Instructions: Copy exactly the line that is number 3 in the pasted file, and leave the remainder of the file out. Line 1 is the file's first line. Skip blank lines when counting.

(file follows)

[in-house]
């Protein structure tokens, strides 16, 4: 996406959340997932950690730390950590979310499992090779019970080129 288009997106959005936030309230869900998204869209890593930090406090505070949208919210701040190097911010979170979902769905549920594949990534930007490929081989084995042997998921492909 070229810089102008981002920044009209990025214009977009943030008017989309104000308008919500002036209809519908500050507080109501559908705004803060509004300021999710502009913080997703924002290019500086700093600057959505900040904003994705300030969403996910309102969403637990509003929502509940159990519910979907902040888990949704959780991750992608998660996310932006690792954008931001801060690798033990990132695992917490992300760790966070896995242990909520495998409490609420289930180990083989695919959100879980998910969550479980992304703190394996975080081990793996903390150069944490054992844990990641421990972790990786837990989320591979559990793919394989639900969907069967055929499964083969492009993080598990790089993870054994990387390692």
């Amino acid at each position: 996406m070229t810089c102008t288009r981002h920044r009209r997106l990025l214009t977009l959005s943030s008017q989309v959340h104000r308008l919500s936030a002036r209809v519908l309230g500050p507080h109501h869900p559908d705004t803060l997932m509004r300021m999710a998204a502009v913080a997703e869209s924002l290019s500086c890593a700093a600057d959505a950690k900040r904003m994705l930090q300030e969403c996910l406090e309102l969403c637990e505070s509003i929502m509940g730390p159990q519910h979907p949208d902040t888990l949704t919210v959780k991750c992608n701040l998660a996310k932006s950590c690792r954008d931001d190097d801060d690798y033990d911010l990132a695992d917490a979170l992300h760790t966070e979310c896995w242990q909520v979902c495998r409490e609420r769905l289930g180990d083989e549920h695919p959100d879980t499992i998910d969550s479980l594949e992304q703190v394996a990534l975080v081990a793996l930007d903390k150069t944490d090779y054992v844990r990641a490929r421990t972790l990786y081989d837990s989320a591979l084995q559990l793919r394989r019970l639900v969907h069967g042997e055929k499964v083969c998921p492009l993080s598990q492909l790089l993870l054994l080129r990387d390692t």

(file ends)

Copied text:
């Amino acid at each position: 996406m070229t810089c102008t288009r981002h920044r009209r997106l990025l214009t977009l959005s943030s008017q989309v959340h104000r308008l919500s936030a002036r209809v519908l309230g500050p507080h109501h869900p559908d705004t803060l997932m509004r300021m999710a998204a502009v913080a997703e869209s924002l290019s500086c890593a700093a600057d959505a950690k900040r904003m994705l930090q300030e969403c996910l406090e309102l969403c637990e505070s509003i929502m509940g730390p159990q519910h979907p949208d902040t888990l949704t919210v959780k991750c992608n701040l998660a996310k932006s950590c690792r954008d931001d190097d801060d690798y033990d911010l990132a695992d917490a979170l992300h760790t966070e979310c896995w242990q909520v979902c495998r409490e609420r769905l289930g180990d083989e549920h695919p959100d879980t499992i998910d969550s479980l594949e992304q703190v394996a990534l975080v081990a793996l930007d903390k150069t944490d090779y054992v844990r990641a490929r421990t972790l990786y081989d837990s989320a591979l084995q559990l793919r394989r019970l639900v969907h069967g042997e055929k499964v083969c998921p492009l993080s598990q492909l790089l993870l054994l080129r990387d390692t």